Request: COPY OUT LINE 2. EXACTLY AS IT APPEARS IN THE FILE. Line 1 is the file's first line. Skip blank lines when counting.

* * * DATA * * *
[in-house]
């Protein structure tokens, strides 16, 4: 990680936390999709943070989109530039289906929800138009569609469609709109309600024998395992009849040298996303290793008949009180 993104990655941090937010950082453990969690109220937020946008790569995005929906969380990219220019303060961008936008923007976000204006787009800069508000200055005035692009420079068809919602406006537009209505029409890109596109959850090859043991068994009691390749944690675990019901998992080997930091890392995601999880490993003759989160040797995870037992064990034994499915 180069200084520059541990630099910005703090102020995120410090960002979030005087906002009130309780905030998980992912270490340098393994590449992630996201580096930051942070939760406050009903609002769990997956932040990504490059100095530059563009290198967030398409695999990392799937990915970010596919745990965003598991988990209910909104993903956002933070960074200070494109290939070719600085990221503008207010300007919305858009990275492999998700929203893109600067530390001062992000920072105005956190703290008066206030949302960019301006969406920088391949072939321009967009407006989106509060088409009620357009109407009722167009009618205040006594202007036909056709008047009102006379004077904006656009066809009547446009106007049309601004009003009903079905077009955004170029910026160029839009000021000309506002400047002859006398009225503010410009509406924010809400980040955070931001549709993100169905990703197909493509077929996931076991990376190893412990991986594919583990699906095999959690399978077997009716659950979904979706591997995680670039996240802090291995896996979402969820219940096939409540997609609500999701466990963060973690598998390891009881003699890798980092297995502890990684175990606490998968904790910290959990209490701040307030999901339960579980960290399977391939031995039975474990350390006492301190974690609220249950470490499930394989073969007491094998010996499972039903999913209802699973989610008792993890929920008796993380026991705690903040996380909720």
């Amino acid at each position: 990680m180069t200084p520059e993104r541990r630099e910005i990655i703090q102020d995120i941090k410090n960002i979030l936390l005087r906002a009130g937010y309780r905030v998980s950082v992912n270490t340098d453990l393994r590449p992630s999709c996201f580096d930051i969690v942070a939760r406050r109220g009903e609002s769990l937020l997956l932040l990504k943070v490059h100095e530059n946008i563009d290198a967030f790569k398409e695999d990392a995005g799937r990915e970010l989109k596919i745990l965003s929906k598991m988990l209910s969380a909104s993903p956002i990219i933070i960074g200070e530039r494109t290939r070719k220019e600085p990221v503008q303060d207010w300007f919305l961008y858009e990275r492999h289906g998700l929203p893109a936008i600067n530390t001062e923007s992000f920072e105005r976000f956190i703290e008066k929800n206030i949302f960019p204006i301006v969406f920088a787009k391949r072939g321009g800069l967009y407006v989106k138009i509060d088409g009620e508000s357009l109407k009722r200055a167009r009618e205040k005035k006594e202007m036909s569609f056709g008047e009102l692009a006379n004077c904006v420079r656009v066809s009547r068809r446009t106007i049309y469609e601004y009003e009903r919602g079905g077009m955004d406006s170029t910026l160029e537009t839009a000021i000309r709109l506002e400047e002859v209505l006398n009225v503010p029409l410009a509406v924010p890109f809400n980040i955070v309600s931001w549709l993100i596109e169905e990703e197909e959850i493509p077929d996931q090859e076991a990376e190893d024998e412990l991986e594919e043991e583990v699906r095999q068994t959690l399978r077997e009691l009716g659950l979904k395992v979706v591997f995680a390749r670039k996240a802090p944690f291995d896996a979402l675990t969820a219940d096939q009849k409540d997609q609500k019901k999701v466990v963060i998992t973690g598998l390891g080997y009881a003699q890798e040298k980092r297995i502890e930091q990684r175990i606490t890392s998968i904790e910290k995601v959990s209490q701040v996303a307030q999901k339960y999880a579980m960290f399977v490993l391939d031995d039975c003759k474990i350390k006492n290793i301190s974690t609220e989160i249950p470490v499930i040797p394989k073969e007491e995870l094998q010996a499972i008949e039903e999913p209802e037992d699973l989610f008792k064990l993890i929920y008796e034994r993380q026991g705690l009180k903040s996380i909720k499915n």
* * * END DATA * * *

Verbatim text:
């Protein structure tokens, strides 16, 4: 990680936390999709943070989109530039289906929800138009569609469609709109309600024998395992009849040298996303290793008949009180 993104990655941090937010950082453990969690109220937020946008790569995005929906969380990219220019303060961008936008923007976000204006787009800069508000200055005035692009420079068809919602406006537009209505029409890109596109959850090859043991068994009691390749944690675990019901998992080997930091890392995601999880490993003759989160040797995870037992064990034994499915 180069200084520059541990630099910005703090102020995120410090960002979030005087906002009130309780905030998980992912270490340098393994590449992630996201580096930051942070939760406050009903609002769990997956932040990504490059100095530059563009290198967030398409695999990392799937990915970010596919745990965003598991988990209910909104993903956002933070960074200070494109290939070719600085990221503008207010300007919305858009990275492999998700929203893109600067530390001062992000920072105005956190703290008066206030949302960019301006969406920088391949072939321009967009407006989106509060088409009620357009109407009722167009009618205040006594202007036909056709008047009102006379004077904006656009066809009547446009106007049309601004009003009903079905077009955004170029910026160029839009000021000309506002400047002859006398009225503010410009509406924010809400980040955070931001549709993100169905990703197909493509077929996931076991990376190893412990991986594919583990699906095999959690399978077997009716659950979904979706591997995680670039996240802090291995896996979402969820219940096939409540997609609500999701466990963060973690598998390891009881003699890798980092297995502890990684175990606490998968904790910290959990209490701040307030999901339960579980960290399977391939031995039975474990350390006492301190974690609220249950470490499930394989073969007491094998010996499972039903999913209802699973989610008792993890929920008796993380026991705690903040996380909720």